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Finding Safety (and Sanity) on the Ground in Israel

avatar by Sarah N. Stern / JNS.org

Opinion

An IDF soldier stands next to an Iron Dome aerial defense battery, near Israel’s northern border with Lebanon, July 27, 2020. Photo: Reuters / Amir Cohen.

JNS.org – As I write this, I am traveling 35,000 miles above the earth en route to Israel. I know that many of my friends and colleagues believe that I am certifiably insane to be flying directly into what some have deemed “a war zone,” but I am proud to be doing so.

I am flying into Tel Aviv as Hamas in Gaza has rained more than 2,000 missiles on Israel since Monday. I am flying into Tel Aviv as many Israeli Arabs in Lod, Akko, Bat Yam, Jaffa, and Haifa are torching cars and smashing windows of synagogues, engaging in an insurrection in their own streets. I am flying into Tel Aviv as imams have incited their population into believing that “Jerusalem is at stake” and have whipped up their population into a renewed intifada, as they have allowed their holy site, the Al-Aqsa mosque, to be used as a weapons arsenal in which to store boulder-sized rocks.

I am flying here, primarily, to be together with my daughter Rachel and her husband Jeremy, and their young family, as she is about to give birth to her third child. I am proud to be able to be with her and her beautiful growing family whose roots she has firmly planted in this vibrant, thriving Jewish soil.

I know that I have contributed to making Rachel the strong Zionist woman that she is and have often felt I belong in her sealed room together with her. I know that there have been far too many prior moments of tension that she has experienced either alone or with her husband at her side. I longed to be with her to hold her hand through the suicide bombings, the rock-throwing, the knife-stabbings and car-rammings of the intifada — let alone the wars when missiles have rained down on Israel; or when Jeremy was called up to the Gaza border in the 2014 summer war, also with Hamas — all harrowing experiences she has had to endure since they made aliyah to Israel more than 10 years ago.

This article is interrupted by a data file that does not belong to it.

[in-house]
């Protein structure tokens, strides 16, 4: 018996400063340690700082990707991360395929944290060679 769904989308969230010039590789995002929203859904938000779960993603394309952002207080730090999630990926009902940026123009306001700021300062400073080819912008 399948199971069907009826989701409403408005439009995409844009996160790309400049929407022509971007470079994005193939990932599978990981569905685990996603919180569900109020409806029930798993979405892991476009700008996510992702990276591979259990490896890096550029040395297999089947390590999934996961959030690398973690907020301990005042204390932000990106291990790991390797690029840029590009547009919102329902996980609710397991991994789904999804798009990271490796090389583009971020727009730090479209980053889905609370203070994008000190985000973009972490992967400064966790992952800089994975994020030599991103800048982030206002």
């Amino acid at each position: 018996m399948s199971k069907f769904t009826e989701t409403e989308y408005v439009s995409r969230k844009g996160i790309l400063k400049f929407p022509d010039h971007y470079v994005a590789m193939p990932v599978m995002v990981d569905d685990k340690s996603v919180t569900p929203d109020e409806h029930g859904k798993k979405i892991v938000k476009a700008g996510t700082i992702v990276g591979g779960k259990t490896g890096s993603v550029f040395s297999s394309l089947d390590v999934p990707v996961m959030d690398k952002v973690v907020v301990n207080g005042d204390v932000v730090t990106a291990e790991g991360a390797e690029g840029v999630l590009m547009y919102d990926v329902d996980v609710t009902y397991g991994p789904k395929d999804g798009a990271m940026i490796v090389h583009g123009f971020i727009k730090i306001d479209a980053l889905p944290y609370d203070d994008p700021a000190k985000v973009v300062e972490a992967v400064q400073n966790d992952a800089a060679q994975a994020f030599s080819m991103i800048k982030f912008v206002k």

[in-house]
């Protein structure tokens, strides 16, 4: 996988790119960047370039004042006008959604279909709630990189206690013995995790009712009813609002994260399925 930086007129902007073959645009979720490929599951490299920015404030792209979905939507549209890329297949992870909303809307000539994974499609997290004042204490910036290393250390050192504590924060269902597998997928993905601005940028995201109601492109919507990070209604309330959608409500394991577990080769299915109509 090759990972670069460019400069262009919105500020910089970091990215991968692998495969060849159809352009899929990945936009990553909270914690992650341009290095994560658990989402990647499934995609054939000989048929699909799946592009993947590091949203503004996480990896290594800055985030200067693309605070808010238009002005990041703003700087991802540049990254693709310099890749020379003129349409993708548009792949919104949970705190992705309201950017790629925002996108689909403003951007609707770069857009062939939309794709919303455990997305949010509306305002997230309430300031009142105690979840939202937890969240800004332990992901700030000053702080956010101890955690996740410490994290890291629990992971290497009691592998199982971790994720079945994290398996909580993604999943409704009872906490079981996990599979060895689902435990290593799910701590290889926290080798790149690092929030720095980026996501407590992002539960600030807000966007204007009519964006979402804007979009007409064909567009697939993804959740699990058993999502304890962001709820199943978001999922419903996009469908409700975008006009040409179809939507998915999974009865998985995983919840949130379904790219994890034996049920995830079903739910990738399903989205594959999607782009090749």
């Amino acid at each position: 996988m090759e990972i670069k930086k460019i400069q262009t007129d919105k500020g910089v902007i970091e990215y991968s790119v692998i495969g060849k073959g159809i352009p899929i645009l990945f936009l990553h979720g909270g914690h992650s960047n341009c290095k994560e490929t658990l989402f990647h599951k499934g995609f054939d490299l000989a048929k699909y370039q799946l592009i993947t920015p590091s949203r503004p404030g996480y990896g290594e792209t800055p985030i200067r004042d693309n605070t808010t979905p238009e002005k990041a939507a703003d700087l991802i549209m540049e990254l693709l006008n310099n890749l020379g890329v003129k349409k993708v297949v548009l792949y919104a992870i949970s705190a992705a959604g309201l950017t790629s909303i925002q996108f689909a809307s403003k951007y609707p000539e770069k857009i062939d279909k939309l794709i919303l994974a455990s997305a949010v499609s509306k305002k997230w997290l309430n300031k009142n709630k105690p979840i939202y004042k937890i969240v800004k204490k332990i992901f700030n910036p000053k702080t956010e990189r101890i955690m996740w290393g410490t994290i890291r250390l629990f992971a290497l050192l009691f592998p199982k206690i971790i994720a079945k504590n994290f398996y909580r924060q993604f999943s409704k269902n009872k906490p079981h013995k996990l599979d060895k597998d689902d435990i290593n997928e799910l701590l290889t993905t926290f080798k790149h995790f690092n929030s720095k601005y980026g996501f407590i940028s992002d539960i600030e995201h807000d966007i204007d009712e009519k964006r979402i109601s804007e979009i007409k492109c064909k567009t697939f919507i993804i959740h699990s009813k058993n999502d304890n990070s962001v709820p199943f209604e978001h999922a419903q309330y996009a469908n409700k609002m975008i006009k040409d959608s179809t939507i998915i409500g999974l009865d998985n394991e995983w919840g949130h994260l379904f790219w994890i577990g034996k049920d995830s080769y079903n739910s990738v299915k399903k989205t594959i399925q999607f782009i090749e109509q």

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I wonder how the eminent news broadcasters of CNN or the BBC who speak of “proportionality” would respond if a terrorist organization wanted to rain missiles down on New York or Washington or London, or how our leaders would.

I wonder, similarly, how the members of the United Nations would react if terrorists were to do so over their own capitals and residential neighborhoods.

I wonder if those members of the UN Security Council who wanted a resolution condemning Israel earlier this week have ever bothered to read the UN Charter. I wonder if they have heard of Article 51, which speaks of the “inherent right of any individual or collective set of nations of self-defense if an armed attack occurs against a Member of the United Nations.”

I wonder if they know that it is the fundamental responsibility of all nation-states to protect their civilian populations. That is, after all, why nation-states exist; so we would not have what 17th-century British philosopher Thomas Hobbes called “a war of man against man.”

I wonder why most political analysts refuse to see that the bankrupt, failed leadership of the Palestinians has immensely contributed to this. I wonder if they even know how many exceedingly generous offers the Palestinian leadership has walked away from, and how they have chosen the cowardly path of hatred, terrorism, and resistance over the hard path of building a state.